- 2. Resolved, that in addition to the Powers vested in the United States in Congress by the present existing Articles of Confederation, they be authorized to pass Acts for raising a Revenue by levying a duty or duties on all goods or merchandise of foreign growth or manufacture, imported into any part of the United States,—by Stamps on Paper vellum or parchment,—and by a postage on all letters or packages passing through the general Post Office, to be applied to such federal purposes as they shall deem proper and expedient; to make rules and regulations for the collection thereof, and the same from time to time, to alter and amend in such manner as they shall think proper: to pass Acts for the regulation of trade and commerce, as well with foreign Nations, as with each other; provided that all punishments, fines, forfeitures and penalties to be incurred for contravening such acts, rules, and regulations shall be adjudged by the common Law Judiciarys of the State in which any offence contrary to the true intent and mean-ing of such acts and regulations shall have been committed or perpetrated; with liberty of commencing in the first instance all suits and prosecutions for that purpose in the superior Common Law Judiciary of such State, subject nevertheless, for the correction of all errors, both in law and fact, in rendering judgment, to an appeal to the Judiciary of the United States.
- 3. Resolved, that whenever requisitions shall be necessary, instead of the rule for making requisition mentioned in the Articles of Confederation, the United States in Congress be authorized to make such requisitions in proportion to the whole number of white and other free citizens and Inhabitants of every age, sex and condition, including those bound to servitude for a term of years, and three fifths of all other persons not comprehended in the foregoing description—(except Indians not paying Taxes); that if such requisitions be not complied with, in the time to be specified therein, to direct the collection thereof in the non-complying States and for that purpose to devise and pass Acts directing and authorizing the same; provided that none of the powers hereby vested in the United States in congress shall be exercised without the consent of at least ____ States, and in that proportion, if the number of confederated States should be hereafter increased or diminished.
- 4. Resolved, that the United States in Congress be authorized to elect a federal Executive to consist of 0000000 persons, to continue in office for the Term of 00000000 years; to receive punctually at stated times a fixed compensation for their services in which no increase or diminution shall be made so as to affect the persons composing the Executive at the time of such increase or diminution; to be paid out of the Federal Treasury; to be incapable of holding any other office or appointment during their time of service, and for ____ years thereafter; to be ineligible a second time, and removable by Congress on application by a majority of the Executives of the several States; that the Executive, besides their general authority to execute the federal Acts, ought to appoint all federal officers not other wise provided for, and to direct all military operations; provided that none of the persons composing the federal Executive shall on any occasion take command of any troops so as personally to conduct any enterprise as General or in any other capacity.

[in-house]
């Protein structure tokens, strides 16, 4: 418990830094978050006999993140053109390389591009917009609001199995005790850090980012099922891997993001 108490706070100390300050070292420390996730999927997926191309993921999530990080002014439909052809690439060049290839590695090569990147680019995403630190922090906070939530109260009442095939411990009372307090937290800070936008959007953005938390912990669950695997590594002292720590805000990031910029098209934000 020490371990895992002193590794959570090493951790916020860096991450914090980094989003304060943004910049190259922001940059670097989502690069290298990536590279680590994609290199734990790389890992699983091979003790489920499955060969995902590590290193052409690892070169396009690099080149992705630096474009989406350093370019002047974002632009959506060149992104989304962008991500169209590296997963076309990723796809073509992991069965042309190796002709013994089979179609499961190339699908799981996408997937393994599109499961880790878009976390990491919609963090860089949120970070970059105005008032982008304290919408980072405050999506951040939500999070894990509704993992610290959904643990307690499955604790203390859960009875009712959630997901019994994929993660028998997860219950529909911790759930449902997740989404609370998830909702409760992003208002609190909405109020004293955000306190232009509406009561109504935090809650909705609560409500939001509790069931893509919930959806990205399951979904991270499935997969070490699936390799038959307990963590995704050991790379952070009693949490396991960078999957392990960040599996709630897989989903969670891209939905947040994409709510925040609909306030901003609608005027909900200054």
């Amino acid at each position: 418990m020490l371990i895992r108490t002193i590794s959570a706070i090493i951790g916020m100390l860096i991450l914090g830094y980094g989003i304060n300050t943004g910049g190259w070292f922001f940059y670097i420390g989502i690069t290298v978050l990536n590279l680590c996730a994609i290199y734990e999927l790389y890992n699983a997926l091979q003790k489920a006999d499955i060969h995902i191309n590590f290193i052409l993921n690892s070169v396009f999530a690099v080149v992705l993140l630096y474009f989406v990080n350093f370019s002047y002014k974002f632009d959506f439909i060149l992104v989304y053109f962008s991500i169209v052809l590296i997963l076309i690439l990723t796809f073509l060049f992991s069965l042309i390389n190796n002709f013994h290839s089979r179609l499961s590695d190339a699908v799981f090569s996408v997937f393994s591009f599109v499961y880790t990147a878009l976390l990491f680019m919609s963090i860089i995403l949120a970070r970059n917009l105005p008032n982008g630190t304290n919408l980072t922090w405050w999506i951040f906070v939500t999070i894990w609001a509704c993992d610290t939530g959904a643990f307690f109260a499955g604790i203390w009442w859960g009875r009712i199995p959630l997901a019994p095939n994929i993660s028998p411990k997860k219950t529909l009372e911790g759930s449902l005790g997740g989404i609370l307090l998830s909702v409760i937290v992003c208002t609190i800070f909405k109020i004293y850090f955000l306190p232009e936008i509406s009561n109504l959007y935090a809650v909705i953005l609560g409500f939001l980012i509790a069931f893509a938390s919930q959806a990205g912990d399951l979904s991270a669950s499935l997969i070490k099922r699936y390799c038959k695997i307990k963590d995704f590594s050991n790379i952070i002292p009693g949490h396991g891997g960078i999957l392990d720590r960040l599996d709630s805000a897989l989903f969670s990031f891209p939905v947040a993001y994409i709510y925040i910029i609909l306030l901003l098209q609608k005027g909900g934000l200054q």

- 5. Resolved, that a federal Judiciary be established, to consist of a supreme Tribunal, the Judges of which to be appointed by the Executive, and to hold their Offices during good behavior, to receive punctually at stated times a fixed compensation for their services, in which no increase or diminution shall be made so as to affect the persons actually in office at the time of such increase or diminution;—That the Judiciary so established shall have authority to hear and determine in the first instance on all impeachments of federal officers, and by way of appeal in the dernier resort in all cases touching the rights of Ambassadors, in all cases of captures from an enemy, in all cases of piracies and felonies on the high Seas, in all cases in which foreigners may be interested in the construction of any treaty or treaties, or which may arise on any of the Acts for regulation of trade, or the collection of the federal Revenue: that none of the Judiciary shall during the time they remain in Office be capable of receiving or holding any other Office or appointment during their time of service, or for ________ thereafter.
- 6. Resolved, that all Acts of the United States in Congress made by virtue and in pursuance of the powers hereby vested in them, and all Treaties made and ratified under the authority of the United States, shall be the supreme law of the respective States, as far as those Acts or Treaties shall relate to the said States or their Citizens, and that the Judiciary of the several States shall be bound thereby in their decisions, anything in the respective laws of the Individual States to the contrary notwithstanding; and that if any State, or any body of men in any State, shall oppose or prevent the carrying into execution such acts or treaties, the federal Executive shall be authorized to call forth the power of the Confederated States, or so much thereof as may be necessary to enforce and compel an obedience to such Acts, or an Observance of such Treaties.
- 7. Resolved, that provision be made for the admission of new States into the Union.
- 8. Resolved, that the Rule for naturalization ought to be the same in every State.
- 9. Resolved, that a Citizen of one State committing an offence in another State of the Union, shall be deemed guilty of the same offence, as if it had been committed by a Citizen of the State in which the Offence was committed.